My brothers both stayed awhile in France and returned to the United States on separate boats, landing at Norfolk, Virginia about the same time, and were mustered out the same day at Fort Riley, Kansas (quite by chance) and both came home on the same train to the little town of Benton, Iowa. The train came in at 4:00 a.m. and my father, on a hunch suggested that he and I go meet the train, just in case the boys might be on it. We were at the depot and heard the train coming, and my father said, "It's going to stop, Gladys. It's slowing down." If they had passengers for Benton, they stopped. Otherwise, unless someone flagged them down, that they wanted to get on the train, the train did not stop. Anyway, the train stopped that morning, and both boys got off the train. It was one of the happiest times of my life. It was about a week before our wedding.

Before X joined the army, he had worked for the Immigration Service, and was to go there again after the war, to work in the Office of Immigration Service in Sioux City. Then Congress failed to appropriate any money to continue the Immigration Service. The office in Sioux City closed before Dad got a paycheck for the work he had done, and certainly had no money saved from $30.00 a month army pay. He wouldn't call me to bring him money, so he bought a bottle of milk and a loaf of bread and lived on it for two days until he got a check for a few days work with a construction company. Then he came on the train to Benton and walked four and a half miles to our house.

How did you and Granddad meet?

In 1913, I graduated from the eighth grade and X did too. We were both in Rice Township, but in different schools. In those days, 8th grade graduation was almost as important as high school graduation is today. Delphos had band concerts every Saturday night, and X had seen me when I would go to the concerts with Maurice, who played in the band, but I had not yet seen him. So 8th grade graduation was at a church in Delphos for all of Rice Township. There were a number of girls (probably 10 or 15), but only two boys, — X. T. Prentis and Otto Haley. We had one rehearsal. I knew several of the girls from other schools. Then, as now, I couldn't keep my mouth shut. We had two lines going into the church, and I suggested the boys be at the end of the line, bringing up the rear. As it turned out, the girls were in alphabetical order, and T (Tennant) was at the end of the line. Then the girls all made fun of me, because, they said, I just wanted to sit by one of the boys. It turned out to be X. T. Prentis. This graduation was the 14th of June. Many years later, when we were planning our wedding date, we wanted it in June and we thought about the 14th, but that turned out to be a Saturday, — and nobody, but nobody ever got married on Saturday. So — my grandmother's birthday was June 12, so we settled on that date. That was Thursday, and acceptable.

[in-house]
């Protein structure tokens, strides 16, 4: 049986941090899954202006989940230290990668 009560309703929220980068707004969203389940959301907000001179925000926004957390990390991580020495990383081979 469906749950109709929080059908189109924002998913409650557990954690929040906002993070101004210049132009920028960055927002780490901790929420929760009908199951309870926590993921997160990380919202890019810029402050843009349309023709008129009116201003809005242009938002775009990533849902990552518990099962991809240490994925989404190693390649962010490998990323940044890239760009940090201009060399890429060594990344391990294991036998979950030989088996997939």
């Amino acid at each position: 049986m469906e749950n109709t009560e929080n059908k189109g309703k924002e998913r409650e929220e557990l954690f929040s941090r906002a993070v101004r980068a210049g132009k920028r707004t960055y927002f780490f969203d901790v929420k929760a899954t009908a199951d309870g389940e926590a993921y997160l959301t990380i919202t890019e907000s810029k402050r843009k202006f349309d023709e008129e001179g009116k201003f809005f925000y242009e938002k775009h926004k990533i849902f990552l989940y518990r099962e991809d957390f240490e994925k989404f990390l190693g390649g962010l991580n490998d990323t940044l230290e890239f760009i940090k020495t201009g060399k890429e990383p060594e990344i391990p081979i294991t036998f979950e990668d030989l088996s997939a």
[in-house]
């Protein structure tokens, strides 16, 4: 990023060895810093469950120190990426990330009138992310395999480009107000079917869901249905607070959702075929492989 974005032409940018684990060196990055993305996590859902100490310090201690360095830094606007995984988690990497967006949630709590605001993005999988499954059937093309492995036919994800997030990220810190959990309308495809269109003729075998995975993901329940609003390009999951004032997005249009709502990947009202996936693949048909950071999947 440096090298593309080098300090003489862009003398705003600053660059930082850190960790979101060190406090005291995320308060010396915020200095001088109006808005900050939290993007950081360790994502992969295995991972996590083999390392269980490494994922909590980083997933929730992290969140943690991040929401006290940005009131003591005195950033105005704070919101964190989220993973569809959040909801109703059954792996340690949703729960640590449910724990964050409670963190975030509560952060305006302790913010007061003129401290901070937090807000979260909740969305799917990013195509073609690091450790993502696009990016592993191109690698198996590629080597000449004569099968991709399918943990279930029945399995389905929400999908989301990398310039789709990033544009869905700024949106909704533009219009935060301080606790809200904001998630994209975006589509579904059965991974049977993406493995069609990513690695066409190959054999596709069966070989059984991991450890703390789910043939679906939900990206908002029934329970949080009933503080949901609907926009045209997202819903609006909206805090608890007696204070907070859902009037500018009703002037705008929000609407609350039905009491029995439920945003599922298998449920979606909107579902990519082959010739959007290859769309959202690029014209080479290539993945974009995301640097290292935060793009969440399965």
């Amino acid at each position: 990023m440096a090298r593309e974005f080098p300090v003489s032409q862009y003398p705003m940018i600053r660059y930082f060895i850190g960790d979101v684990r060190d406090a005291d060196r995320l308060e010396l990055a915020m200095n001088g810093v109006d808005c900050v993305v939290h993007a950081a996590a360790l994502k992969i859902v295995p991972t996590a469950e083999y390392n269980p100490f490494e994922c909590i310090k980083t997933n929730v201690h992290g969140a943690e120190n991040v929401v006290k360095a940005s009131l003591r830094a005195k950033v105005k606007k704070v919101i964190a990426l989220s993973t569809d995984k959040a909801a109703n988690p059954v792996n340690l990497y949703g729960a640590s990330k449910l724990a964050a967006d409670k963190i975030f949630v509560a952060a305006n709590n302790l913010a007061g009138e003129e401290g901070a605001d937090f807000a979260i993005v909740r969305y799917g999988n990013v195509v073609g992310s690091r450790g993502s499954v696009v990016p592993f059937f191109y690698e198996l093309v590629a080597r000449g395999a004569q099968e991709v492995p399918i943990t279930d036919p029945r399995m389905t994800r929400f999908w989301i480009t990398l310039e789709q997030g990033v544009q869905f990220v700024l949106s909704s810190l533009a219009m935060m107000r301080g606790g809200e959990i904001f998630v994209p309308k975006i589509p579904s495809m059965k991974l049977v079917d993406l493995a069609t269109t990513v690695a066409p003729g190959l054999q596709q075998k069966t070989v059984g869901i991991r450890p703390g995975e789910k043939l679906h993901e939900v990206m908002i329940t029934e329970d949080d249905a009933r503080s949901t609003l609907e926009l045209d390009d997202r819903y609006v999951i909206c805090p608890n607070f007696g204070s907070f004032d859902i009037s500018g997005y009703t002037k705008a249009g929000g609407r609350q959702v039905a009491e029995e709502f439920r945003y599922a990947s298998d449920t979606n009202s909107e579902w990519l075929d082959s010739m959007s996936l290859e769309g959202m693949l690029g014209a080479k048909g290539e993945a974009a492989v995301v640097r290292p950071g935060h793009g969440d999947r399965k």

Then in the fall, when we both started to high school in Mount Ayr, — we went to high school then just like kids go to college now. Maurice and I had rooms together in a home, and X and Otto roomed together. And through the four years of high school, we dated spasmodically.

When the movie THE BIRTH OF A NATION was coming to town, admission was $1.00. My father would give me a quarter each week for my spending money. That was for pencils and paper and anything else I needed at school. so the only way I could possibly go to the show was to get a date. By that time Maurice had graduated from high school and I was rooming with Gladys Jacobs. Gladys Stuck and Elsie Richardson also had rooms at the same house, so that made three Gladys' at the same house. Gladys Jacobs was Jake, I was Ten, but Stuck we couldn't do a thing with, so she was just Gladys. One night the telephone call came for Ten, so I went and answered, and someone said, "Would you like to go to the show??" And I said "Yes" and he hung up. I went upstairs and said, "I've got a date for the Birth of a Nation," and of course the girls asked, "Who?" And I said, "I don't know" (sheepishly). So the girls got with X the next morning and asked him if he called me and he said yes. and so they conspired with him—and he wasn't to tell me he called me. He said to me, "What's this I hear about you making dates with people you don't know?" And they all kept me in hot water until the night of the date... and it was X! X worked at the Record News office as a typesetter, janitor, reporter, etc. He sometimes met the train and interviewed the arriving or departing passengers, so he had a salary and that's how he could afford to take me. He didn't get any money from his folks.

My father didn't think it was necessary for a girl to go to high school, but Maurice insisted that I should go to high school, and that's the only reason I got to go. They rented two rooms and moved furniture in, and gave me a privilege of charging my groceries, but Maurice said I didn't know they had anything at the grocery store but cookies and bananas. I was only 14 years old, and was supposed to do the cooking for the two of us, but I didn't know anything about it. I had always been the errand girl, —carried in the cobs to start the fires, carried the water from the well, gathered eggs in the evening, ran to the cellar to get things for Mama, and running up and down the stairs for Mama and Edna who was lame and couldn't do those things, and Mama had a bad heart. Then at Christmastime, my grandfather Tennant died, and Maurice went someplace else to stay, and I went to Grandma's to stay. She told me a lot of history and background things that I might never have known otherwise.

What can you tell me about Dad when he was little?